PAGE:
Top 128 Accounting Interview Questions with Answers for 2024

Top 128 Accounting Interview Questions with Answers for 2024

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Syed Aquib Ur
Syed Aquib Ur Rahman
Senior Executive Content
Updated on Dec 7, 2023 16:10 IST

Unlock success in your accounting interview with comprehensive answers to commonly asked 128 questions. From financial statements to tax regulations, gain the confidence to impress employers with your expertise. Prepare for your next accounting interview with our essential guide and showcase your accounting prowess like a true professional.


Accounting is an evergreen profession, with a consistent demand for skilled accountants across different domains. It can be a great career option for those with a flair for numbers and spreadsheets. To grow in your career as an accountant, you would need to have a solid understanding of the principles of finance, accountancy, and other related topics. If you are planning to attend an accountant interview and are looking for the most popular accounting interview questions then you have landed the right place. We will also cover basic accounting questions for interview for freshers with answers.

Read more – Difference Between Financial Accounting and Management Accounting

This article lists some of the most frequently asked accounting interview questions and answers that can help you crack your next accounting interview. Do remember that you need to have knowledge related to accounting basics for interview rounds.

Top Accounting Interview Questions and Answers

Q1. Tell me about yourself!

Ans. This is a general interview question. But since you are sitting for an accounting interview, you must craft an answer highlighting your professional accounting background. Mention your educational journey in finance, your experience (if any) working at an accounting firm, your milestones, and your strengths. 

Make a note of how you can answer this question.

First, provide a basic introduction of yourself. Then you can bring in your experience in the field. You can talk about your years of experience working as an accountant for a specific industry and which areas of accounting were your primary focus areas. 

If you are applying for a fresher accounting job, you can mention favourite subjects in accounting and how you have gained expertise in them with good marks in your college or certifications you have taken. 

It is important for both freshers and experienced to discuss their educational qualifications. Mainly, it helps the recruiter understand the context of your background a little better. Apart from your university degree, having one or two accounting certifications in a specific area can boost your employability.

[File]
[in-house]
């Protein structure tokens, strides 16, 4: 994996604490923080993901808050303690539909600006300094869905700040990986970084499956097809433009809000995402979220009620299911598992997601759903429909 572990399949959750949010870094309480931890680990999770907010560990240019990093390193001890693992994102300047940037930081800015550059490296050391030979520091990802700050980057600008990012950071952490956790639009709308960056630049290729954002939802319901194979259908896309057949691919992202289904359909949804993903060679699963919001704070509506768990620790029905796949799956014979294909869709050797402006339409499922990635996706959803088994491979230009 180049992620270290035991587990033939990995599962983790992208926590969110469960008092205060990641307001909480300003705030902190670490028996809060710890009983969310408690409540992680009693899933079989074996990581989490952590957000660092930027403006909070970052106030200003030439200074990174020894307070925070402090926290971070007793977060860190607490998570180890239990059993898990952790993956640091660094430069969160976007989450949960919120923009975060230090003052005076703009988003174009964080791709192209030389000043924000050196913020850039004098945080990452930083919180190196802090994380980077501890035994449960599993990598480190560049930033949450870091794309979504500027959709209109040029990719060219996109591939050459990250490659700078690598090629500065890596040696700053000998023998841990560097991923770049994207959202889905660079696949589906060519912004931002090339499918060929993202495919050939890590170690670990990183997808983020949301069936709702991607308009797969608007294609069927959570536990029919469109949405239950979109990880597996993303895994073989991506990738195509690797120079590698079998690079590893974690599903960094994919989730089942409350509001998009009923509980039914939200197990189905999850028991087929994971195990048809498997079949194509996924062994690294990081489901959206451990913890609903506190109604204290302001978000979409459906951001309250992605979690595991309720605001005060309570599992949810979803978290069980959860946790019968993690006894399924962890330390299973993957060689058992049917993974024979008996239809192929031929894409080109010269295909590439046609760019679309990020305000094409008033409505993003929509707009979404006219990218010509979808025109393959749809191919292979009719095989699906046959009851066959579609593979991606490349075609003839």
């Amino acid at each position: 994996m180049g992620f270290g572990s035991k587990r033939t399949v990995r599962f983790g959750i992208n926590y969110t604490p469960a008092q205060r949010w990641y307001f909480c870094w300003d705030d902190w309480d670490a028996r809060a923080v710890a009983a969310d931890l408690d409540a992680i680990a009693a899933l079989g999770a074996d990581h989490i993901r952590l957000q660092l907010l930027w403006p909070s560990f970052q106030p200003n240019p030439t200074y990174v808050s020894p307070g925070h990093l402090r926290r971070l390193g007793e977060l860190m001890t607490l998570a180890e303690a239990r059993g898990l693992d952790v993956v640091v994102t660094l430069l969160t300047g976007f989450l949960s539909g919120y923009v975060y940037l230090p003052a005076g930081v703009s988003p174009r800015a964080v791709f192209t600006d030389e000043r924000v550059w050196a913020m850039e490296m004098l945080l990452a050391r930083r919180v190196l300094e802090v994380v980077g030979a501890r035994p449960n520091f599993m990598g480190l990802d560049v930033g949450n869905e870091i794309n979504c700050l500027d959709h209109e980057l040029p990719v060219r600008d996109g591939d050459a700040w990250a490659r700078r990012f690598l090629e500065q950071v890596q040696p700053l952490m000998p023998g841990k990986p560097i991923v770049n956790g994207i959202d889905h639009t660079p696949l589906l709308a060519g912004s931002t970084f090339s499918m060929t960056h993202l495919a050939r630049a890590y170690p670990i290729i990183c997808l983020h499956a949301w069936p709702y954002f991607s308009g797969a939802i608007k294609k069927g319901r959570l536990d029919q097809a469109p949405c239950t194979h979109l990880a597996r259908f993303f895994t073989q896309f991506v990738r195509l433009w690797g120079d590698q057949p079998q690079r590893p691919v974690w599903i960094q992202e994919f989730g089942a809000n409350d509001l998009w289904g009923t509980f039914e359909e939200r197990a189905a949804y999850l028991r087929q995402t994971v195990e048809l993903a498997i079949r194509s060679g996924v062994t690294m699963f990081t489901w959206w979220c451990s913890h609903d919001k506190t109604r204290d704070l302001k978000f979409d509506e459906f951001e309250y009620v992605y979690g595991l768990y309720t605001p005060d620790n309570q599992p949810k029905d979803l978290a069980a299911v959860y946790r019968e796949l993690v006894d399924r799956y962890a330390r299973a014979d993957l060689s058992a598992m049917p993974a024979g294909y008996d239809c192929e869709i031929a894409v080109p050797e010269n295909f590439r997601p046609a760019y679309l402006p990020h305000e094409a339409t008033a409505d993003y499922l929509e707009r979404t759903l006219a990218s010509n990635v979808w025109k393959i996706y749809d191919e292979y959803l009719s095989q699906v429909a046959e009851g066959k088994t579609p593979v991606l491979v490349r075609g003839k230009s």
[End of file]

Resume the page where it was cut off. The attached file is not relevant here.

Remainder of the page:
Discuss your professional milestones. Maybe it was streamlining the company’s budgeting process. Or it could be about preparing extensive reports that everyone in the team could understand clearly.

Along with that, it may also help to discuss which accounting software you may be comfortable using. 

Lastly, talk about your career goals and possibly try to show those goals will align with the company. 

Sample Answer

“Sure, my name is [Your Name], and I have been working as an accountant for [number of years] with a focus on [mention any specific areas of expertise or industries you have experience in]

I earned my Bachelor’s degree in Accounting from [University Name], where I developed a strong foundation in financial management, auditing, and taxation. Additionally, I hold [certification name], which demonstrates my commitment to staying up-to-date with industry best practices.

In my previous role at [Company Name], I was responsible for managing the financial statements and preparing detailed reports for executive review. I also played a crucial role in streamlining the company’s budgeting process, resulting in a 20% reduction in overhead costs. Prior to that, I worked at [Company Name], where I gained extensive experience in conducting internal audits and ensuring compliance with regulatory requirements.

I possess a strong analytical mindset and exceptional attention to detail, which enable me to identify discrepancies and resolve financial issues efficiently. I am proficient in using accounting software like [software names], and I have a solid understanding of generally accepted accounting principles (GAAP) and International Financial Reporting Standards (IFRS).

In the long term, I aim to further develop my financial analysis expertise and eventually progress into a managerial role. I am particularly excited about the opportunity to join your esteemed organisation, as I believe it would provide me with the right platform to contribute my skills and continue growing as an accounting professional.”


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Q2. What are the different types of accounting?

Ans. Different types of accounting are –

  • Financial Accounting This branch of accounting records, summarises and reports the business transactions that take place over a time period in an organisation. It is required in both the private and public sectors.